A southern California couple has been fined $300 dollars for holding Christian Bible study sessions in their home, and could face another $500 for each additional gathering.
City officials in San Juan Capistrano, Calif. say Chuck and Stephanie Fromm are in violation of municipal code 9-3.301, which prohibits “religious, fraternal or non-profit” organizations in residential neighborhoods without a permit. Stephanie hosts a Wednesday Bible study that draws about 20 attendees, and Chuck holds a Sunday service that gets about 50.
The Fromms appealed their citations but were denied and warned future sessions would carry heftier penalties. A statement from the Pacific Justice Institute, which is defending the couple in a lawsuit against the city, said Chuck Fromm was also told regular gatherings of three or more people require a conditional use permit, which can be costly and difficult to obtain.
“How dare they tell us we can’t have whatever we want in our home,” Stephanie Fromm told the Capistrano Dispatch. “We want to be able to use our home. We’ve paid a lot and invested a lot in our home and backyard … I should be able to be hospitable in my home.”
According to the Dispatch, the Fromms live in a neighborhood with large homes and have a corral, barn, pool and huge back lawn on their property, so parking and noise aren’t a problem.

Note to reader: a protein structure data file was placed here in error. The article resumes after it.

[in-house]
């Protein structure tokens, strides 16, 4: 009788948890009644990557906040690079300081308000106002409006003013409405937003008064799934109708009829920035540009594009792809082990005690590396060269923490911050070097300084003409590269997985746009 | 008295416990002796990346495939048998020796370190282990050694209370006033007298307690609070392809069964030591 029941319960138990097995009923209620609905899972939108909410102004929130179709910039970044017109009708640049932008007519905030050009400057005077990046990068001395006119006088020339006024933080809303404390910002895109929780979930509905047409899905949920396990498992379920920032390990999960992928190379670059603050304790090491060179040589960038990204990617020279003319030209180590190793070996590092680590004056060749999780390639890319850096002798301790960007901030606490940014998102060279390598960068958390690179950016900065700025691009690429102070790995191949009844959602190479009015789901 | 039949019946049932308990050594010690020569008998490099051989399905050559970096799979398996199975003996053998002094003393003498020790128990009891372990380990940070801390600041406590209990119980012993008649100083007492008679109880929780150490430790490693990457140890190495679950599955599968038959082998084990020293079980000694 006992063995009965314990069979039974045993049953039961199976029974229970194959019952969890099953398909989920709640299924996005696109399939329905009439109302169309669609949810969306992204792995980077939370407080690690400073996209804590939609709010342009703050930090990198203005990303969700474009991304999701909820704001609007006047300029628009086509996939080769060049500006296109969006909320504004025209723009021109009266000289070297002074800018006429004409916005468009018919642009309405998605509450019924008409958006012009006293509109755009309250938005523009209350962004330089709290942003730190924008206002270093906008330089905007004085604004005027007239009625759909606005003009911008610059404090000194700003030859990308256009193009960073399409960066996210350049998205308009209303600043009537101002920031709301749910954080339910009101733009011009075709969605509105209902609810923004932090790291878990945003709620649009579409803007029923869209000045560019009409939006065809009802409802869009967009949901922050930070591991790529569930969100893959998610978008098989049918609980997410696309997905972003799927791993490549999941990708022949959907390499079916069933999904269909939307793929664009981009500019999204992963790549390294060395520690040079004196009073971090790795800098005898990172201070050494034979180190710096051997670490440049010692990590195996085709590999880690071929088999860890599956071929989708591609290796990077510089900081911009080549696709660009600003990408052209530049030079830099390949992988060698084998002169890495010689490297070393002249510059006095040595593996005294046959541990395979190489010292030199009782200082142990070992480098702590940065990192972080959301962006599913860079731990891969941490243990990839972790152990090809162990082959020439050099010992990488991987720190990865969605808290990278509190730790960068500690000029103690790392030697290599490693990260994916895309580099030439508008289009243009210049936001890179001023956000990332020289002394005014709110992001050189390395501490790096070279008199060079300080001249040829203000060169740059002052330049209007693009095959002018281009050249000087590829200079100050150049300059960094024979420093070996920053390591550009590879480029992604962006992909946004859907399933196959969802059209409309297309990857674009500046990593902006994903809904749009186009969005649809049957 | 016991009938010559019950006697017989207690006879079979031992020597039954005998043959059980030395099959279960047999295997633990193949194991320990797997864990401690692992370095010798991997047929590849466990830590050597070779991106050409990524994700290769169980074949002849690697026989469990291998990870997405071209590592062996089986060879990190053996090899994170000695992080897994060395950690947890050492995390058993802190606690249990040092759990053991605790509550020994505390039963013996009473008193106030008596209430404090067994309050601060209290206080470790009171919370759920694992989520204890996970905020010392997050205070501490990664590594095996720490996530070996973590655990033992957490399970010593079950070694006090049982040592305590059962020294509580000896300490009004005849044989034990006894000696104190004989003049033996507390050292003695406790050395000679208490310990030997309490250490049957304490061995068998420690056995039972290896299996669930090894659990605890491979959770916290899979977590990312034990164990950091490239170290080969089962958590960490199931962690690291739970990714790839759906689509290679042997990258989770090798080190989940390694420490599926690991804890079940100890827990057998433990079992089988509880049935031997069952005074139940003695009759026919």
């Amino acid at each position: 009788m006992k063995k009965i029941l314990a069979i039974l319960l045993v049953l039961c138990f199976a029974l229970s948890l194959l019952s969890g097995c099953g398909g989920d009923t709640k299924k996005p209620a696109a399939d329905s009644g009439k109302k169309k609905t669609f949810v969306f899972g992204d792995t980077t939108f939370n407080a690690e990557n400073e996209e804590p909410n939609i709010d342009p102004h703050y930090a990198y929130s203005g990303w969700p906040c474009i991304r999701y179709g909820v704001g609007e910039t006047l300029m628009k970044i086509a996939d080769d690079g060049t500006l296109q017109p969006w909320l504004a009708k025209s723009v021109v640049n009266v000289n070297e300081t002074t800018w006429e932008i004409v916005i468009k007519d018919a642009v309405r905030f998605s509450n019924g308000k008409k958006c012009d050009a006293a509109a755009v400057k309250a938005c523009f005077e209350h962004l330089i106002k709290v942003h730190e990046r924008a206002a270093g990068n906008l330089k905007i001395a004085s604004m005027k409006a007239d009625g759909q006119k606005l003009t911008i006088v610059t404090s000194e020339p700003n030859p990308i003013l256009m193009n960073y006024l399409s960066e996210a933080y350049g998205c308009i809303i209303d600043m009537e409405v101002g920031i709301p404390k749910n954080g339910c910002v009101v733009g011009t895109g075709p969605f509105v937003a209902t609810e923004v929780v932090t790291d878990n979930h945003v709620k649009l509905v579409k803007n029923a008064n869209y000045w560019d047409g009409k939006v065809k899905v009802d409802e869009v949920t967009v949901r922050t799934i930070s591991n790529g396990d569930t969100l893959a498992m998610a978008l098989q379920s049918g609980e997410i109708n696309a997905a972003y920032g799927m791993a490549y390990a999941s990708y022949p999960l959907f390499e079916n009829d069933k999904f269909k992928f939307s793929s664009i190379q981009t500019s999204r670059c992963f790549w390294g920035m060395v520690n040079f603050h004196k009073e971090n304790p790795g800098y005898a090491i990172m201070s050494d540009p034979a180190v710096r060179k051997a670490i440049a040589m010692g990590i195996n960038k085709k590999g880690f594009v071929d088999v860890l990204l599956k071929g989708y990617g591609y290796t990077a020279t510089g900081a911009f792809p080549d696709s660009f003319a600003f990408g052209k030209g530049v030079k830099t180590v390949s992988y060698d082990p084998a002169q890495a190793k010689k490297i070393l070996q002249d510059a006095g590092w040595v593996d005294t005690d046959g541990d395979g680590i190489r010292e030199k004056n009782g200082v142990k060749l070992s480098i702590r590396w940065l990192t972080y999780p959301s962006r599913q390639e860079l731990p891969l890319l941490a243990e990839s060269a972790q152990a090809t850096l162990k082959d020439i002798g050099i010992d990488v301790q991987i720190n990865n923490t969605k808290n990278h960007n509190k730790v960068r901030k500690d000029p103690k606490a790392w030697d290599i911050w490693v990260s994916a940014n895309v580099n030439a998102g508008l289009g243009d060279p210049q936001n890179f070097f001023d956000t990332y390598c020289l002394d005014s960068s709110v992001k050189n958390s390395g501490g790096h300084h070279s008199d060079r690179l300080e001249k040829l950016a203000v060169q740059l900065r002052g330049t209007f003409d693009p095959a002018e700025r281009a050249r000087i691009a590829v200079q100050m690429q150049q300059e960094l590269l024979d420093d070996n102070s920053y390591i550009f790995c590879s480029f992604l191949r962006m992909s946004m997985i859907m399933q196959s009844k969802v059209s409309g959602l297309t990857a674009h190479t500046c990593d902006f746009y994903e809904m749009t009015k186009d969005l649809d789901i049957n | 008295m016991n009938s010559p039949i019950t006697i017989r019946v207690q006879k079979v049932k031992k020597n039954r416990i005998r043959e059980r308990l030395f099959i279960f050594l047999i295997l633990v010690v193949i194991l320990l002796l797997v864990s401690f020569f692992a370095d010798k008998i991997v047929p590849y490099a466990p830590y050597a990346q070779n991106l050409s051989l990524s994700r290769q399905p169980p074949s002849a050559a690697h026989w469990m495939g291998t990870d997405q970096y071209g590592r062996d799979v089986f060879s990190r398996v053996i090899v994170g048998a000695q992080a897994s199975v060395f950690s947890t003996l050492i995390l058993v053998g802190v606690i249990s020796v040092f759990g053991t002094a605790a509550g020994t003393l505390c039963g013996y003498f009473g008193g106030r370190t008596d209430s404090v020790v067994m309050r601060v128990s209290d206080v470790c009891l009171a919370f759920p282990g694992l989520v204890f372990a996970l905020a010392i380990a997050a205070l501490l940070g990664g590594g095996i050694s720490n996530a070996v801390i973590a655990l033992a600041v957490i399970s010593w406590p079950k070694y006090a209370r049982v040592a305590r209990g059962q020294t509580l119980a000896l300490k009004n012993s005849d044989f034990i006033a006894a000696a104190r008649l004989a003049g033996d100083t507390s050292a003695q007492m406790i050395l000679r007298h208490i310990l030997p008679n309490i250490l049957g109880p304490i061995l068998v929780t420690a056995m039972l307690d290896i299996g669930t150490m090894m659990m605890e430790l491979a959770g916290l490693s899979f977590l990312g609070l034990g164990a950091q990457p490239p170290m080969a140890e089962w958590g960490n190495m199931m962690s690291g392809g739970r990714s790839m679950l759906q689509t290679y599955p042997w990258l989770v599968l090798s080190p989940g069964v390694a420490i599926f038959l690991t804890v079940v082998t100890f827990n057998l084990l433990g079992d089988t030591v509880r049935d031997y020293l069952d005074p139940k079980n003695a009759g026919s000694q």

“There’s no singing or music,” Stephanie said. “It’s meditative.”
The Dispatch reported a code-enforcement officer gave the Fromms a verbal warning about the meetings in May, then returned to issue citations in June and July. According to the paper, the city’s code-enforcement department is reactive, meaning they only respond to complaints.
Stephanie said most of their neighbors are very supportive, although she said one has voiced concerns in the past.
“We don’t like lawsuits, but we have to stand up for what’s right. It’s not just a personal issue,” she said. “Can you imagine anybody in any neighborhood, that one person can call and make it a living hell for someone else? That’s wrong … and it’s just sad.”
San Juan Capistrano’s religious roots run deep — the city is best known for a historic Catholic mission built in the 1700s.
“Imposing a heavy-handed permit requirement on a home Bible study is outrageous,” said Brad Dacus, president of the Pacific Justice Institute. “An informal gathering in a home cannot be treated with suspicion by the government, or worse than any other gathering of friends, just because it is religious.”
“We cannot allow this to happen in America, and we will fight as long and as hard as it takes to restore this group’s religious freedom.”
(h/t Gateway Pundit)